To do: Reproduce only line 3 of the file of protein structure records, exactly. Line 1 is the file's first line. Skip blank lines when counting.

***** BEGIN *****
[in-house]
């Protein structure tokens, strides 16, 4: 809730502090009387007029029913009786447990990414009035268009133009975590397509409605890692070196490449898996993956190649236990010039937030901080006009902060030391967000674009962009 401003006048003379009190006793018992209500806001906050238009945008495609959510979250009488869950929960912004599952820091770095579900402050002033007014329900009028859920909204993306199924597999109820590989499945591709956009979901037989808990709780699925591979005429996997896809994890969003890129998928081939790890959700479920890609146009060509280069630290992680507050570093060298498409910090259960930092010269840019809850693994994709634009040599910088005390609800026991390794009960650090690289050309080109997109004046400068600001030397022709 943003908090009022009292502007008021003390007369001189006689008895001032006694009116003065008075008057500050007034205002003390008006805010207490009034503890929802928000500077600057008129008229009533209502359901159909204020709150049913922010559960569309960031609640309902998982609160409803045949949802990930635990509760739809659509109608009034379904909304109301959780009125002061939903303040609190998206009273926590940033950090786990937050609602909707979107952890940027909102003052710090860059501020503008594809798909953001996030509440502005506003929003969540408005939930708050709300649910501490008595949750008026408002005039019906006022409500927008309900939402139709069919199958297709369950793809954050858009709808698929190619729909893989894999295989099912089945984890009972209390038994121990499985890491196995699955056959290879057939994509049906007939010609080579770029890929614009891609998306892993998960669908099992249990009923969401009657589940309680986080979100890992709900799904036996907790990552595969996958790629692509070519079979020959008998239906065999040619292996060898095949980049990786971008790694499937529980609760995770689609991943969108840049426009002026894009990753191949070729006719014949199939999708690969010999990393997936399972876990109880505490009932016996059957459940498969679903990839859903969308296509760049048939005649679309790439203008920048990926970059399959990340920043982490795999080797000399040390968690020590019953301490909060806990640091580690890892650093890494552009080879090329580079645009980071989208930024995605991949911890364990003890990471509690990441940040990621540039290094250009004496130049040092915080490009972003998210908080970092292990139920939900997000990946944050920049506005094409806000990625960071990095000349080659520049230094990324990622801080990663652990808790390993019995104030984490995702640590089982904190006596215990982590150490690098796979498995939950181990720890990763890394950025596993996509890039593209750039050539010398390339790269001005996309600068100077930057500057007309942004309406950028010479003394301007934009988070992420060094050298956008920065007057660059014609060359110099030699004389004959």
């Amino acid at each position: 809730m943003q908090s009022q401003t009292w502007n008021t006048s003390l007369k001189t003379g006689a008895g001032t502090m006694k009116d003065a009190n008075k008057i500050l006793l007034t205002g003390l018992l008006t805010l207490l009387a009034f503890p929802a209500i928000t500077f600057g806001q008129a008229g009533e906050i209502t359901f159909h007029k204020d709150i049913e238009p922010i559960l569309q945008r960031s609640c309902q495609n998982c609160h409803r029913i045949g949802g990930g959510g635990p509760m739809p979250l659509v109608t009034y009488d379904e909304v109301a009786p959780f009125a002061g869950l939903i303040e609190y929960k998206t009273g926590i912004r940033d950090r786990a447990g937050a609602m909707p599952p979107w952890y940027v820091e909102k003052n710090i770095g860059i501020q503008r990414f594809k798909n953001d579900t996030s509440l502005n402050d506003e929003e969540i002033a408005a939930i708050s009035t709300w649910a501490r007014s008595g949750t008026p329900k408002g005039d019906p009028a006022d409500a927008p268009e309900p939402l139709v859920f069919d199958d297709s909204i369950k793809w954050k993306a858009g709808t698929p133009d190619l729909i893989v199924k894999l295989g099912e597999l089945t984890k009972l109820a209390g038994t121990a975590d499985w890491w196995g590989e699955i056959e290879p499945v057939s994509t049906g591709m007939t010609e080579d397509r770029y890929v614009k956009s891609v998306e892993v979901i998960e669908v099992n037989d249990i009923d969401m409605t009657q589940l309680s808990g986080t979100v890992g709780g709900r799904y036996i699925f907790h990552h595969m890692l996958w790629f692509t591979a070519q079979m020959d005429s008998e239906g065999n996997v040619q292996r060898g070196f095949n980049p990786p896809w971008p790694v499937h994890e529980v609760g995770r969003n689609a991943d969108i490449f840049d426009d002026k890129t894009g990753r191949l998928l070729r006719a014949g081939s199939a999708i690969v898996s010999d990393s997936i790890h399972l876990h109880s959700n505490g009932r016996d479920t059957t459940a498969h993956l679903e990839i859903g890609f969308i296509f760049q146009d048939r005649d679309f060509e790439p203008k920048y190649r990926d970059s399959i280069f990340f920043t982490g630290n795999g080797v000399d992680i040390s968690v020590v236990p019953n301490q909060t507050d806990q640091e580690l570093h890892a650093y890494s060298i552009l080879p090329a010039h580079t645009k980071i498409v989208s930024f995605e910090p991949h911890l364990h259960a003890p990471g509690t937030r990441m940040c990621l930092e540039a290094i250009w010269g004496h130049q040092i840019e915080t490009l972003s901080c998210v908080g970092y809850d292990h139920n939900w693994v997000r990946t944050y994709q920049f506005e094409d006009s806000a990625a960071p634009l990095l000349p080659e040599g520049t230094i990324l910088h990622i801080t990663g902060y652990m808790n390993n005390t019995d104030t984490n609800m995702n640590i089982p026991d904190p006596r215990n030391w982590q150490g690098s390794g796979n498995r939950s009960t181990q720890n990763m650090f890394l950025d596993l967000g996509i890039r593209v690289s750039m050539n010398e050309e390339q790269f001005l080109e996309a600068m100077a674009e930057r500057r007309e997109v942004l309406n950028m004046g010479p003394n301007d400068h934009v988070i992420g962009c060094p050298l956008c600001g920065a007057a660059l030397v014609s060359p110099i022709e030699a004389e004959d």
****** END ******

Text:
């Amino acid at each position: 809730m943003q908090s009022q401003t009292w502007n008021t006048s003390l007369k001189t003379g006689a008895g001032t502090m006694k009116d003065a009190n008075k008057i500050l006793l007034t205002g003390l018992l008006t805010l207490l009387a009034f503890p929802a209500i928000t500077f600057g806001q008129a008229g009533e906050i209502t359901f159909h007029k204020d709150i049913e238009p922010i559960l569309q945008r960031s609640c309902q495609n998982c609160h409803r029913i045949g949802g990930g959510g635990p509760m739809p979250l659509v109608t009034y009488d379904e909304v109301a009786p959780f009125a002061g869950l939903i303040e609190y929960k998206t009273g926590i912004r940033d950090r786990a447990g937050a609602m909707p599952p979107w952890y940027v820091e909102k003052n710090i770095g860059i501020q503008r990414f594809k798909n953001d579900t996030s509440l502005n402050d506003e929003e969540i002033a408005a939930i708050s009035t709300w649910a501490r007014s008595g949750t008026p329900k408002g005039d019906p009028a006022d409500a927008p268009e309900p939402l139709v859920f069919d199958d297709s909204i369950k793809w954050k993306a858009g709808t698929p133009d190619l729909i893989v199924k894999l295989g099912e597999l089945t984890k009972l109820a209390g038994t121990a975590d499985w890491w196995g590989e699955i056959e290879p499945v057939s994509t049906g591709m007939t010609e080579d397509r770029y890929v614009k956009s891609v998306e892993v979901i998960e669908v099992n037989d249990i009923d969401m409605t009657q589940l309680s808990g986080t979100v890992g709780g709900r799904y036996i699925f907790h990552h595969m890692l996958w790629f692509t591979a070519q079979m020959d005429s008998e239906g065999n996997v040619q292996r060898g070196f095949n980049p990786p896809w971008p790694v499937h994890e529980v609760g995770r969003n689609a991943d969108i490449f840049d426009d002026k890129t894009g990753r191949l998928l070729r006719a014949g081939s199939a999708i690969v898996s010999d990393s997936i790890h399972l876990h109880s959700n505490g009932r016996d479920t059957t459940a498969h993956l679903e990839i859903g890609f969308i296509f760049q146009d048939r005649d679309f060509e790439p203008k920048y190649r990926d970059s399959i280069f990340f920043t982490g630290n795999g080797v000399d992680i040390s968690v020590v236990p019953n301490q909060t507050d806990q640091e580690l570093h890892a650093y890494s060298i552009l080879p090329a010039h580079t645009k980071i498409v989208s930024f995605e910090p991949h911890l364990h259960a003890p990471g509690t937030r990441m940040c990621l930092e540039a290094i250009w010269g004496h130049q040092i840019e915080t490009l972003s901080c998210v908080g970092y809850d292990h139920n939900w693994v997000r990946t944050y994709q920049f506005e094409d006009s806000a990625a960071p634009l990095l000349p080659e040599g520049t230094i990324l910088h990622i801080t990663g902060y652990m808790n390993n005390t019995d104030t984490n609800m995702n640590i089982p026991d904190p006596r215990n030391w982590q150490g690098s390794g796979n498995r939950s009960t181990q720890n990763m650090f890394l950025d596993l967000g996509i890039r593209v690289s750039m050539n010398e050309e390339q790269f001005l080109e996309a600068m100077a674009e930057r500057r007309e997109v942004l309406n950028m004046g010479p003394n301007d400068h934009v988070i992420g962009c060094p050298l956008c600001g920065a007057a660059l030397v014609s060359p110099i022709e030699a004389e004959d």